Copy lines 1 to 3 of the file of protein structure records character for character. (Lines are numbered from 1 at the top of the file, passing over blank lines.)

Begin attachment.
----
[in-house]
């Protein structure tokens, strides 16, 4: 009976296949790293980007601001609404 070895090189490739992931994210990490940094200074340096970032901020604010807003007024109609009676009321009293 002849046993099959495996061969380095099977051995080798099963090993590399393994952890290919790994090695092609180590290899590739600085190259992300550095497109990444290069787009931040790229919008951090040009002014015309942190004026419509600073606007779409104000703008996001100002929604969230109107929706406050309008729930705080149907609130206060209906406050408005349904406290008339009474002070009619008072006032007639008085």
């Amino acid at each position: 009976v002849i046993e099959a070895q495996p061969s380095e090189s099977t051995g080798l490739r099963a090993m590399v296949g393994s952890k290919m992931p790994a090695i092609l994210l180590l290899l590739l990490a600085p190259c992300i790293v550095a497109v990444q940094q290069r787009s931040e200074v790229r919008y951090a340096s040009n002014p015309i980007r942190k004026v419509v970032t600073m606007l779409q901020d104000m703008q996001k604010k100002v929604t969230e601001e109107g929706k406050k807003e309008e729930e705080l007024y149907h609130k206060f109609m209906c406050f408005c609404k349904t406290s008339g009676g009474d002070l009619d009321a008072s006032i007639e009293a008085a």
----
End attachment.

[in-house]
């Protein structure tokens, strides 16, 4: 009976296949790293980007601001609404 070895090189490739992931994210990490940094200074340096970032901020604010807003007024109609009676009321009293 002849046993099959495996061969380095099977051995080798099963090993590399393994952890290919790994090695092609180590290899590739600085190259992300550095497109990444290069787009931040790229919008951090040009002014015309942190004026419509600073606007779409104000703008996001100002929604969230109107929706406050309008729930705080149907609130206060209906406050408005349904406290008339009474002070009619008072006032007639008085």
């Amino acid at each position: 009976v002849i046993e099959a070895q495996p061969s380095e090189s099977t051995g080798l490739r099963a090993m590399v296949g393994s952890k290919m992931p790994a090695i092609l994210l180590l290899l590739l990490a600085p190259c992300i790293v550095a497109v990444q940094q290069r787009s931040e200074v790229r919008y951090a340096s040009n002014p015309i980007r942190k004026v419509v970032t600073m606007l779409q901020d104000m703008q996001k604010k100002v929604t969230e601001e109107g929706k406050k807003e309008e729930e705080l007024y149907h609130k206060f109609m209906c406050f408005c609404k349904t406290s008339g009676g009474d002070l009619d009321a008072s006032i007639e009293a008085a």